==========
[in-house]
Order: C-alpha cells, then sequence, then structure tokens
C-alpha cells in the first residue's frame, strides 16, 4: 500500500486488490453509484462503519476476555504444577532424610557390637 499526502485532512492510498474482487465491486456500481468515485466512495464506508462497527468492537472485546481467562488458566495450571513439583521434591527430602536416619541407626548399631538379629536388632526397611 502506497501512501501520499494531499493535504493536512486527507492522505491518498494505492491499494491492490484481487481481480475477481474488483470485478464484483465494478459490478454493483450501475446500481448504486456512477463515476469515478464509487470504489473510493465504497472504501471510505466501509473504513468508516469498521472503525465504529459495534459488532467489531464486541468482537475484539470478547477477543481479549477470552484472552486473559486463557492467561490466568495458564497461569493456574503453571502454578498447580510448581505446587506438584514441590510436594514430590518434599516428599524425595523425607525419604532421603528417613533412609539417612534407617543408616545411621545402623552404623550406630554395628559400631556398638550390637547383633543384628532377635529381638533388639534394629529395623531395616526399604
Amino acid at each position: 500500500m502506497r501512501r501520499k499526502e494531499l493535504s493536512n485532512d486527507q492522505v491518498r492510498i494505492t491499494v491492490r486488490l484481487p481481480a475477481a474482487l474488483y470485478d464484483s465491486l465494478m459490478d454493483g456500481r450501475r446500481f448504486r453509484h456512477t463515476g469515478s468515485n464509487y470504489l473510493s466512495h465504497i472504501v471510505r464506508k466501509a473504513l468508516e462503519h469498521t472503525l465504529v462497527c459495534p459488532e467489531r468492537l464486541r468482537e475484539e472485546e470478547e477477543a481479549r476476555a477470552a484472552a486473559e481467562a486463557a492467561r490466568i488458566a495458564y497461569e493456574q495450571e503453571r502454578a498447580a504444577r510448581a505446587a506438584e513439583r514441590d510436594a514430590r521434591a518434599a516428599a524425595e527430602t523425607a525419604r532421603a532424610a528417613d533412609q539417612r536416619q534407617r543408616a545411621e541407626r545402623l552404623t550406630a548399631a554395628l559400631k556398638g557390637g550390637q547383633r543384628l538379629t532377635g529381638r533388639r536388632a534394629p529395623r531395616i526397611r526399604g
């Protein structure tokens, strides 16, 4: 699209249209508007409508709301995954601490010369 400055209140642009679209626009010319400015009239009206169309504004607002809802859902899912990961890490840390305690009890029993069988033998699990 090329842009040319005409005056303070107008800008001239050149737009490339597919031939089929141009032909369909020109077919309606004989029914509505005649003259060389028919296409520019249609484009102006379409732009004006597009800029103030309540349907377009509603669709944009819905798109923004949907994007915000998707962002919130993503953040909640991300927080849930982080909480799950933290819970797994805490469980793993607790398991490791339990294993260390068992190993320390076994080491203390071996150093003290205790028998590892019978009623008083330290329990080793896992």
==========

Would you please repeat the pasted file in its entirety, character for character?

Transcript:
[in-house]
Order: C-alpha cells, then sequence, then structure tokens
C-alpha cells in the first residue's frame, strides 16, 4: 500500500486488490453509484462503519476476555504444577532424610557390637 499526502485532512492510498474482487465491486456500481468515485466512495464506508462497527468492537472485546481467562488458566495450571513439583521434591527430602536416619541407626548399631538379629536388632526397611 502506497501512501501520499494531499493535504493536512486527507492522505491518498494505492491499494491492490484481487481481480475477481474488483470485478464484483465494478459490478454493483450501475446500481448504486456512477463515476469515478464509487470504489473510493465504497472504501471510505466501509473504513468508516469498521472503525465504529459495534459488532467489531464486541468482537475484539470478547477477543481479549477470552484472552486473559486463557492467561490466568495458564497461569493456574503453571502454578498447580510448581505446587506438584514441590510436594514430590518434599516428599524425595523425607525419604532421603528417613533412609539417612534407617543408616545411621545402623552404623550406630554395628559400631556398638550390637547383633543384628532377635529381638533388639534394629529395623531395616526399604
Amino acid at each position: 500500500m502506497r501512501r501520499k499526502e494531499l493535504s493536512n485532512d486527507q492522505v491518498r492510498i494505492t491499494v491492490r486488490l484481487p481481480a475477481a474482487l474488483y470485478d464484483s465491486l465494478m459490478d454493483g456500481r450501475r446500481f448504486r453509484h456512477t463515476g469515478s468515485n464509487y470504489l473510493s466512495h465504497i472504501v471510505r464506508k466501509a473504513l468508516e462503519h469498521t472503525l465504529v462497527c459495534p459488532e467489531r468492537l464486541r468482537e475484539e472485546e470478547e477477543a481479549r476476555a477470552a484472552a486473559e481467562a486463557a492467561r490466568i488458566a495458564y497461569e493456574q495450571e503453571r502454578a498447580a504444577r510448581a505446587a506438584e513439583r514441590d510436594a514430590r521434591a518434599a516428599a524425595e527430602t523425607a525419604r532421603a532424610a528417613d533412609q539417612r536416619q534407617r543408616a545411621e541407626r545402623l552404623t550406630a548399631a554395628l559400631k556398638g557390637g550390637q547383633r543384628l538379629t532377635g529381638r533388639r536388632a534394629p529395623r531395616i526397611r526399604g
């Protein structure tokens, strides 16, 4: 699209249209508007409508709301995954601490010369 400055209140642009679209626009010319400015009239009206169309504004607002809802859902899912990961890490840390305690009890029993069988033998699990 090329842009040319005409005056303070107008800008001239050149737009490339597919031939089929141009032909369909020109077919309606004989029914509505005649003259060389028919296409520019249609484009102006379409732009004006597009800029103030309540349907377009509603669709944009819905798109923004949907994007915000998707962002919130993503953040909640991300927080849930982080909480799950933290819970797994805490469980793993607790398991490791339990294993260390068992190993320390076994080491203390071996150093003290205790028998590892019978009623008083330290329990080793896992």